YK : What we were looking for prior to each fundraise changed every time. It had a lot to do with where we were as a company in our journey. The first investors that we worked with were the ones who saw the market the same way we saw it. We talked to a lot of investors. All we had was a PowerPoint deck—so we needed a lot of faith from our investors for capital. (On capital raise two) The second round was about financial discipline: How do we manage the success of the business from a financial lens? What are the financial metrics we should go look at? How do we benchmark effectively? Scale Venture Partners was an ideal partner at this point. (On capital raise three) The third was about investment in sales, marketing, and further investment in product maturity, to really build that go-to-market engine.  Index Ventures was our huckleberry here. (On capital raise four) And the fourth round was Capital G. We were sitting there at the  beginning of the pandemic, and we really did not need the capital because we had closed our previous round only about a year prior. But the market was ready. There was capital out there. And we knew at some point we’d need to raise more capital. We were doing reasonably well as business—for debt, they say the best time to raise debt is when you don’t need it. I think that holds true in the venture side as well. We didn’t need it, but we knew that next round would set us up well to both survive the pandemic and accelerate our growth coming out of it.

Differentiation is critical. Observe areas in which competitors fail to meet customer expectations—such gaps can create differentiation opportunities but may also negatively affect buyer perceptions of all businesses in within a competitive landscape.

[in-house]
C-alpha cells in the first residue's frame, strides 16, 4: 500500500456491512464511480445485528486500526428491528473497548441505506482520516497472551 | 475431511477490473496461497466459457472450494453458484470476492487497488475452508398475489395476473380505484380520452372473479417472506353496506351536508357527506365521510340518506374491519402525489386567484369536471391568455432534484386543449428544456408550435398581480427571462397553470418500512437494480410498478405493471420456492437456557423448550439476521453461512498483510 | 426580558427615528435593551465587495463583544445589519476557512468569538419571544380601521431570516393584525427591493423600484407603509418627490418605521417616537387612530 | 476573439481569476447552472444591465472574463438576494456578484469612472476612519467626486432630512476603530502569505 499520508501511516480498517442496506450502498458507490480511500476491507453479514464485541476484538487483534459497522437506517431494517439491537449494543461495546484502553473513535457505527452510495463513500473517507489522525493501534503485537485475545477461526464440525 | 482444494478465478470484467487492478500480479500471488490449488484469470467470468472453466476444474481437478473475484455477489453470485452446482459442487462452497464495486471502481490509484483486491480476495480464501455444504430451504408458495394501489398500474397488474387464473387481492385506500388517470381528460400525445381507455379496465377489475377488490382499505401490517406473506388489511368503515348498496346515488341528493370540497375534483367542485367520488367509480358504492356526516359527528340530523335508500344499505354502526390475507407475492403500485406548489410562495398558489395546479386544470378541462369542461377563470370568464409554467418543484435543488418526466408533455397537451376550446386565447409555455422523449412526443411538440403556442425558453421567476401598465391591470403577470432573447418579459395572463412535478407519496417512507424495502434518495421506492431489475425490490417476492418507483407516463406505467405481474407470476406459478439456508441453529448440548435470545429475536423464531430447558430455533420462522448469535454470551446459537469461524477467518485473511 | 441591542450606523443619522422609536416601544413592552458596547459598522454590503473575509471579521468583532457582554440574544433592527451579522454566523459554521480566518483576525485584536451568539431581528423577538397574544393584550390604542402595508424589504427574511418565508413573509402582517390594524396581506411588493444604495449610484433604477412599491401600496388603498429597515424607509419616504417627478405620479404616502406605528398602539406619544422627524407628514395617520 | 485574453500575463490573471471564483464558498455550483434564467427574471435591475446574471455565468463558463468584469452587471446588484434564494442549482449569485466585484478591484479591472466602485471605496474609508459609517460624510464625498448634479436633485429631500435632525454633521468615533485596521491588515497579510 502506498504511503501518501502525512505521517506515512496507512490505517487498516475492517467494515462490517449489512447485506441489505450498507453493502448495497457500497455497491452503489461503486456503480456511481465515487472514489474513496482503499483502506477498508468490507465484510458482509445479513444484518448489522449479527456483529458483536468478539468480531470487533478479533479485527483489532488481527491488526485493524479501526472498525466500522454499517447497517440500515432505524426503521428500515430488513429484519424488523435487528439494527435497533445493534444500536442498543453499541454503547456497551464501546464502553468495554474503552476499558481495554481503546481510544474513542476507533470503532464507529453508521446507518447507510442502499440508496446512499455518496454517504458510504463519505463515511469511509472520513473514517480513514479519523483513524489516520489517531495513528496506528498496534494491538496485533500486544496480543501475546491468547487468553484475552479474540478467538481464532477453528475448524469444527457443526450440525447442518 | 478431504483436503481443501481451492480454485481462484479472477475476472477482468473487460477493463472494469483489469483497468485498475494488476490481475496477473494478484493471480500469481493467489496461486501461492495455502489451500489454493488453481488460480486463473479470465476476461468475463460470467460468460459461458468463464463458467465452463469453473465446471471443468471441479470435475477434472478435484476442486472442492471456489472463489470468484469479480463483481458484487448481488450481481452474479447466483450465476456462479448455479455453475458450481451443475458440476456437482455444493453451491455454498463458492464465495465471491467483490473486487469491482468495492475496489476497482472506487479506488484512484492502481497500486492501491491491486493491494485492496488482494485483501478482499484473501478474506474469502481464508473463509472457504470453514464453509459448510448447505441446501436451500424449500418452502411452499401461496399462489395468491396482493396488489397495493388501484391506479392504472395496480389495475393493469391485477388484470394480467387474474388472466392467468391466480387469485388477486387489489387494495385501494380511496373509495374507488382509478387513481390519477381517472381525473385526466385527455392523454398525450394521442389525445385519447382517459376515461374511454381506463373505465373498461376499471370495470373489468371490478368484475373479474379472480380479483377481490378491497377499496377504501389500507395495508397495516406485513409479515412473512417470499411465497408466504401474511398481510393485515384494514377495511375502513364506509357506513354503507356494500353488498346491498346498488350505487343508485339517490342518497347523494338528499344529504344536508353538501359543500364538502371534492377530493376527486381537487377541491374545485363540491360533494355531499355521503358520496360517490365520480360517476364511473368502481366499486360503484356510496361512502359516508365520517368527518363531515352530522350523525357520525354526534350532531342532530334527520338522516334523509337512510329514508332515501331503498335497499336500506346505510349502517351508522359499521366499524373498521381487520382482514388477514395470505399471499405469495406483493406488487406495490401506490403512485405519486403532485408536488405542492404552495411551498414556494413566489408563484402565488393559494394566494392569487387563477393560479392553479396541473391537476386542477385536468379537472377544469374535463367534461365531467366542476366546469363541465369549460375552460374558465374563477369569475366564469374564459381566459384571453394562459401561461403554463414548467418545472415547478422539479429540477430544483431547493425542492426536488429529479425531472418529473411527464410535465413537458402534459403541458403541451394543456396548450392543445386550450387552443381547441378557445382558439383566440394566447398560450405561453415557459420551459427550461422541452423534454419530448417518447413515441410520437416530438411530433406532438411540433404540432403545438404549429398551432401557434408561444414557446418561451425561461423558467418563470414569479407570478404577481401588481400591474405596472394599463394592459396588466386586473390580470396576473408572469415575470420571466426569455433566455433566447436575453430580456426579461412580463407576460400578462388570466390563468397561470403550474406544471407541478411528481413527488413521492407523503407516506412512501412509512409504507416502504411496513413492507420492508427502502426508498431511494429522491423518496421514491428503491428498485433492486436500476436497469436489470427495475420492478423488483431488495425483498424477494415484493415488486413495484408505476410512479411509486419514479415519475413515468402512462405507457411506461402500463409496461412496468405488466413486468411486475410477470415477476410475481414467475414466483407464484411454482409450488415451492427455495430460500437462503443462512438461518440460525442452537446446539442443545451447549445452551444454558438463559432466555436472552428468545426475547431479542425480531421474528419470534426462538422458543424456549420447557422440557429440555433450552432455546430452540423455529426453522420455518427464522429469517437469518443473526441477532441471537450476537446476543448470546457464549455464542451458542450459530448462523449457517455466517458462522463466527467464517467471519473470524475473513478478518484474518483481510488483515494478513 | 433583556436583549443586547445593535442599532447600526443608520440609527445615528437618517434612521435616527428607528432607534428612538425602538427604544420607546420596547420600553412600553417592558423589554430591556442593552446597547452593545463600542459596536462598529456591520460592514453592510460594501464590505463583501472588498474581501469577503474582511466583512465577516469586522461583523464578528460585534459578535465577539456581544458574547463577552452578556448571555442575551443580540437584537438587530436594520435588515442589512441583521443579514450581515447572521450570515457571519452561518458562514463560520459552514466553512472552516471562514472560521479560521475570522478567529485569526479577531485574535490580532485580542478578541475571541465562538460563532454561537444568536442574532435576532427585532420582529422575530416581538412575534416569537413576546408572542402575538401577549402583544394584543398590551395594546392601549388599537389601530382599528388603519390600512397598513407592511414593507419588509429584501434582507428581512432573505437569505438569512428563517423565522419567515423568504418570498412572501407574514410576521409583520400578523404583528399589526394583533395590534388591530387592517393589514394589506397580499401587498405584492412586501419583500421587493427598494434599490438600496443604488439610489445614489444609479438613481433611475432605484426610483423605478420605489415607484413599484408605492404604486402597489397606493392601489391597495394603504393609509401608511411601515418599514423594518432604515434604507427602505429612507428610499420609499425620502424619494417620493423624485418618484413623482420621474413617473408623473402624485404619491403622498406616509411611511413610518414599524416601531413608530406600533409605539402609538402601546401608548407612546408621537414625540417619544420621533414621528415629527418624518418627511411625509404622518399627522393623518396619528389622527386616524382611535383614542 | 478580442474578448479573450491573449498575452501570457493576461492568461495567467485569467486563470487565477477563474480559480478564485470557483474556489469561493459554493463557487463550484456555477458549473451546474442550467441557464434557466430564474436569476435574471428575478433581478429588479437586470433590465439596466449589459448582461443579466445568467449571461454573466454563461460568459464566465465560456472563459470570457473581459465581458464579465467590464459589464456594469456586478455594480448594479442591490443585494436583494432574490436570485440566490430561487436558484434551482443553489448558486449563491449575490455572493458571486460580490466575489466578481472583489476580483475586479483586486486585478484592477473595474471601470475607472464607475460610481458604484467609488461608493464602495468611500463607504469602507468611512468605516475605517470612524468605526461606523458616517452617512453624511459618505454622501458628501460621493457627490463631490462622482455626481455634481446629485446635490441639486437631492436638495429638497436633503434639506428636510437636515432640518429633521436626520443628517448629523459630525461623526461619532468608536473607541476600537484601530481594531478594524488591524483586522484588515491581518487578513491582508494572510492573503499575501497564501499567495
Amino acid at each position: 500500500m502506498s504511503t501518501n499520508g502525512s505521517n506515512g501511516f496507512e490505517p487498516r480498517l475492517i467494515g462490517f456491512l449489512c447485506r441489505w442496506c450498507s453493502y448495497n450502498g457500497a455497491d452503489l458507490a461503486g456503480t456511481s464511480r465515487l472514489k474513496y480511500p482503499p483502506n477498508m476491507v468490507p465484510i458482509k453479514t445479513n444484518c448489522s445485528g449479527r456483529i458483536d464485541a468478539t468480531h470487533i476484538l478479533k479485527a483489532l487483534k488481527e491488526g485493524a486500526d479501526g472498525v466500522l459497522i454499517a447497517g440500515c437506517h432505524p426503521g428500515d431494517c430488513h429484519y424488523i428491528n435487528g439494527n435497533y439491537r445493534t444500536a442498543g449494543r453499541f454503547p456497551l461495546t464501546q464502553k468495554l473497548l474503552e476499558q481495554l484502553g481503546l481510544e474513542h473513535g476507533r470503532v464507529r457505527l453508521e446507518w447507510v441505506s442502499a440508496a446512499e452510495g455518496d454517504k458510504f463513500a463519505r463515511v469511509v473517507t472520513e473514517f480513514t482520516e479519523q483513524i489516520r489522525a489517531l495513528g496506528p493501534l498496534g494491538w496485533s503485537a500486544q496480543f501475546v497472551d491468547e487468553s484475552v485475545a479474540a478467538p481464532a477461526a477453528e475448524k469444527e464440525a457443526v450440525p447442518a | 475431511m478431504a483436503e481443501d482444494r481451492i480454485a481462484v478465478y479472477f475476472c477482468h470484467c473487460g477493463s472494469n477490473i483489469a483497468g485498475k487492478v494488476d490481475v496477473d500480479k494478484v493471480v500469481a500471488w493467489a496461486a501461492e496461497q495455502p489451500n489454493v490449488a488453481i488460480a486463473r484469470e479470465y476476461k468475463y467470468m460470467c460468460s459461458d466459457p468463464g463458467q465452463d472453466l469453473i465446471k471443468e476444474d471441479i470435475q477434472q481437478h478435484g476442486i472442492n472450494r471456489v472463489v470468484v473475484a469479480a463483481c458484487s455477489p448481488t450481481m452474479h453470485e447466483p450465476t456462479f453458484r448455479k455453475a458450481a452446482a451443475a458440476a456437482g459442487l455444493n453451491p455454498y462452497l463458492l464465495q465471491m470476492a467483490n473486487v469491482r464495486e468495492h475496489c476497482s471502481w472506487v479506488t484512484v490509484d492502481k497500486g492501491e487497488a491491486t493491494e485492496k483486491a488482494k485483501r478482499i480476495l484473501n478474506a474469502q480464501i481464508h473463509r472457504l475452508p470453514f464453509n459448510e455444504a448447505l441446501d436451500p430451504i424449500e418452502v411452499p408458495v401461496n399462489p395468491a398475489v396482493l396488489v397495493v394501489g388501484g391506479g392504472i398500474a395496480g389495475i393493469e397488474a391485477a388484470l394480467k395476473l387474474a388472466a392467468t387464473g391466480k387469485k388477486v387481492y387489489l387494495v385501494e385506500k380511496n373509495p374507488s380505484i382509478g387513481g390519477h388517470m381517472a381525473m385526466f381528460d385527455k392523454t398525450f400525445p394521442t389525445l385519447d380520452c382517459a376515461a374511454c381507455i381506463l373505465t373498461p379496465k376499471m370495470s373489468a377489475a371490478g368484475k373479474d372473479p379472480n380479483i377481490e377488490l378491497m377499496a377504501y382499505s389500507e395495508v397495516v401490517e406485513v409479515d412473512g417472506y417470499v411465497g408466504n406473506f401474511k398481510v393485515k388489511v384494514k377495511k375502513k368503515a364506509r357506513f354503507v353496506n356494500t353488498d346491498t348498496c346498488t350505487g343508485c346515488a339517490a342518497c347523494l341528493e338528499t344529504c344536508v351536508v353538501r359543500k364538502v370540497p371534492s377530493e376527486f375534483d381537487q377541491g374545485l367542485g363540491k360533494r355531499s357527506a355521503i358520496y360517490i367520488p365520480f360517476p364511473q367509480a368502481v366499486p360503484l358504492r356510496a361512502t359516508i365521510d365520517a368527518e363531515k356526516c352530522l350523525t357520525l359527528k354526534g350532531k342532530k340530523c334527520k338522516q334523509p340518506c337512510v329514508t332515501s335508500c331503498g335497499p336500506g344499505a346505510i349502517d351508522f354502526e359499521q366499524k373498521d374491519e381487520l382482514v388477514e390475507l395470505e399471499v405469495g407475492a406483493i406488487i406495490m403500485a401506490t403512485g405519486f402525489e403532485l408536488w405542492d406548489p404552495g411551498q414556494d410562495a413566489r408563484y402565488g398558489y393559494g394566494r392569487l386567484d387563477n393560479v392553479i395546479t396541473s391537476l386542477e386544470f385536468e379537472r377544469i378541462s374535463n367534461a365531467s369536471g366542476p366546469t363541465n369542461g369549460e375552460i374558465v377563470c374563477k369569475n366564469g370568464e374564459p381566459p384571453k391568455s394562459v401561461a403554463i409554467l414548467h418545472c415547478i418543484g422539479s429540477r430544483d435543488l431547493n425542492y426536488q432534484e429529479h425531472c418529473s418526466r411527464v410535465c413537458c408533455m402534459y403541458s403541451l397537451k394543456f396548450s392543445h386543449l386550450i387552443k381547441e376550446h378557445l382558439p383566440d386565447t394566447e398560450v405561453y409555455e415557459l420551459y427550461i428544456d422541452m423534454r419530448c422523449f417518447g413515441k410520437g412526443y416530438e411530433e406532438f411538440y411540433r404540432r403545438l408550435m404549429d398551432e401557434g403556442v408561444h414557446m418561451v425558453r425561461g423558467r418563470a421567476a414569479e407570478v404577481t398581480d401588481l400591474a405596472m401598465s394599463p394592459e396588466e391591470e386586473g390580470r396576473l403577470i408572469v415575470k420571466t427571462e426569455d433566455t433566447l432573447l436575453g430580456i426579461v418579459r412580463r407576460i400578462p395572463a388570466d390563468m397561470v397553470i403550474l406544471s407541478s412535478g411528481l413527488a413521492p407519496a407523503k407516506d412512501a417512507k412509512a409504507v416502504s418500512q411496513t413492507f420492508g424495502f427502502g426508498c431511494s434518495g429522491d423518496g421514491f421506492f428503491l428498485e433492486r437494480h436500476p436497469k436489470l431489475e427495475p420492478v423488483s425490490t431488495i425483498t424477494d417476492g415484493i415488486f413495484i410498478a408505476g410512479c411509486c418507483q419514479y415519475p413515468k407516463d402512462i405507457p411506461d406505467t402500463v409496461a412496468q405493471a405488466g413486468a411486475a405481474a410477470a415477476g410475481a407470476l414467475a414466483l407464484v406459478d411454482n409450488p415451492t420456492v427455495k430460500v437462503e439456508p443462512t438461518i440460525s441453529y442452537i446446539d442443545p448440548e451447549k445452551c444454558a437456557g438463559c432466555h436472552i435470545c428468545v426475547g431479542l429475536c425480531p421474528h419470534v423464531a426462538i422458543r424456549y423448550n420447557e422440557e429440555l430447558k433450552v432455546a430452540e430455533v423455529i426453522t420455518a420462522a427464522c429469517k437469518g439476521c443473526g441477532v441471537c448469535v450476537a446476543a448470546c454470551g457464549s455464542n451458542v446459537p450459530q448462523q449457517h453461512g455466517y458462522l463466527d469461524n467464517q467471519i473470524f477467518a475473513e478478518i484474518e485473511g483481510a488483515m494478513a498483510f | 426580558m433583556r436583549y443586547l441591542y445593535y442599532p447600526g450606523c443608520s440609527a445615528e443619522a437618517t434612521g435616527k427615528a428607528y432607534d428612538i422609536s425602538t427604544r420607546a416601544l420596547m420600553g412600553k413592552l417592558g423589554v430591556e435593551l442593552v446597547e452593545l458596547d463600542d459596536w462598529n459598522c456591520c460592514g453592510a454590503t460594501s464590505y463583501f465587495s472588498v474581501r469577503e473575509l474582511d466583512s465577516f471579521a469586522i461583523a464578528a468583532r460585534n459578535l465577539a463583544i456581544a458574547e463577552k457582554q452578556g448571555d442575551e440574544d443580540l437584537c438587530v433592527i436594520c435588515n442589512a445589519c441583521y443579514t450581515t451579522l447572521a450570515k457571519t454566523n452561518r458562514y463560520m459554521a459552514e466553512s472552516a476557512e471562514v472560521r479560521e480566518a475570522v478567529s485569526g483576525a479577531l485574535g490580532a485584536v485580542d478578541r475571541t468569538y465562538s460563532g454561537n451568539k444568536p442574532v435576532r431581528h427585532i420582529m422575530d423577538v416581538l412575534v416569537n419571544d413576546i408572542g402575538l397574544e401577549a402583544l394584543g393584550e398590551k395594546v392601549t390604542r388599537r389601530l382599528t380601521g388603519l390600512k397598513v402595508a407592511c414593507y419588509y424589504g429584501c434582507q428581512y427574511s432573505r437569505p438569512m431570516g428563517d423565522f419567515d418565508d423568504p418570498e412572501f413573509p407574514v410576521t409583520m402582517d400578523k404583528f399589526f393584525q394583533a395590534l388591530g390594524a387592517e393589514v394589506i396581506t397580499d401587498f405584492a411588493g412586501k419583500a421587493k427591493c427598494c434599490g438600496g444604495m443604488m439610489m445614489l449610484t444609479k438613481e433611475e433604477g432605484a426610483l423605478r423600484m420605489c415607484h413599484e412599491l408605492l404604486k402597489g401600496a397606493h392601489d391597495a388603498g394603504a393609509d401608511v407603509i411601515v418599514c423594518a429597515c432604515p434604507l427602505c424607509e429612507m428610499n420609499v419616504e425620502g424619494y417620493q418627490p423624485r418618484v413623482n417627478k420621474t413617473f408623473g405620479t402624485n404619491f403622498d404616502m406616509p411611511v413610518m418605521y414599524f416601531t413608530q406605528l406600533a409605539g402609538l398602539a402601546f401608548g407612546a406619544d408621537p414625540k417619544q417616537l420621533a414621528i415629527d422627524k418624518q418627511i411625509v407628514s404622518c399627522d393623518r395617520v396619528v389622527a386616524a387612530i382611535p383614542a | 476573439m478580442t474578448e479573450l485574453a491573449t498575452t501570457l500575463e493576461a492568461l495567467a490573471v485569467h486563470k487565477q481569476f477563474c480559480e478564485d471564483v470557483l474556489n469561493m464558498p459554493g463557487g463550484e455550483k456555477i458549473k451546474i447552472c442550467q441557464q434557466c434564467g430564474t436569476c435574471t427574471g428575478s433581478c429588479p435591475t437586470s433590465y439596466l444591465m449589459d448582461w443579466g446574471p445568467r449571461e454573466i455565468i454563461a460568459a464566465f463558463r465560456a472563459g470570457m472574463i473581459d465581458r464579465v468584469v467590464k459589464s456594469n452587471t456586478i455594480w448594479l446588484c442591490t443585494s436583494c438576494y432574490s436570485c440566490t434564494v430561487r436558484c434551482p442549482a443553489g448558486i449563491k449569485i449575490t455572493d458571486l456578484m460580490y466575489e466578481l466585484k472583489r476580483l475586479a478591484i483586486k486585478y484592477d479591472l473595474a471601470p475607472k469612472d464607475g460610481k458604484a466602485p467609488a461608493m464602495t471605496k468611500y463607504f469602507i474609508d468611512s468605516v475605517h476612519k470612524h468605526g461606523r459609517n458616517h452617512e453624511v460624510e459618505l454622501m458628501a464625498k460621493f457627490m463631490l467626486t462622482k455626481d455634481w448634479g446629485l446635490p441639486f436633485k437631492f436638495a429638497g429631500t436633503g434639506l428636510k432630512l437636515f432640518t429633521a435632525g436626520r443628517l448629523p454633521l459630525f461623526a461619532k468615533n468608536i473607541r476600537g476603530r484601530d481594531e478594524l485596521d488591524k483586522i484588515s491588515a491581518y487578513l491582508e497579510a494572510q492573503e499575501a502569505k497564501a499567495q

SD : This organization is primarily constructed of private equity investment banks lenders, the advisors to the deal. What are things should people consider when contemplating (investing or starting a business venture)?

YK : Some of the themes we’ve discussed are relevant. For many businesses, the market is a really crowded space. And so, differentiation is everything—how are you going to set yourselves apart?

For the argument of “a rising tide lifts all boats,” I think there is going to be some truth to that (for technology industry growth trends) on the cloud side. But in more mature markets, that is not going to be the case—there will be clear winners and losers.

Another interesting dynamic that I’m seeing playing out in the cybersecurity industry is that there’s an influx of questions and concern about competition. We do get questions like, “Who do you compete with?” and “What kinds of companies do you run up against?” One competitor factor that nobody talks about is apathy. We have seen a pretty significant volume of cybersecurity leaders not actually care (about which vendor they select to do business with), in part because they have been so consistently underserved by so many different vendors.

Excerpts have been edited for brevity and clarity.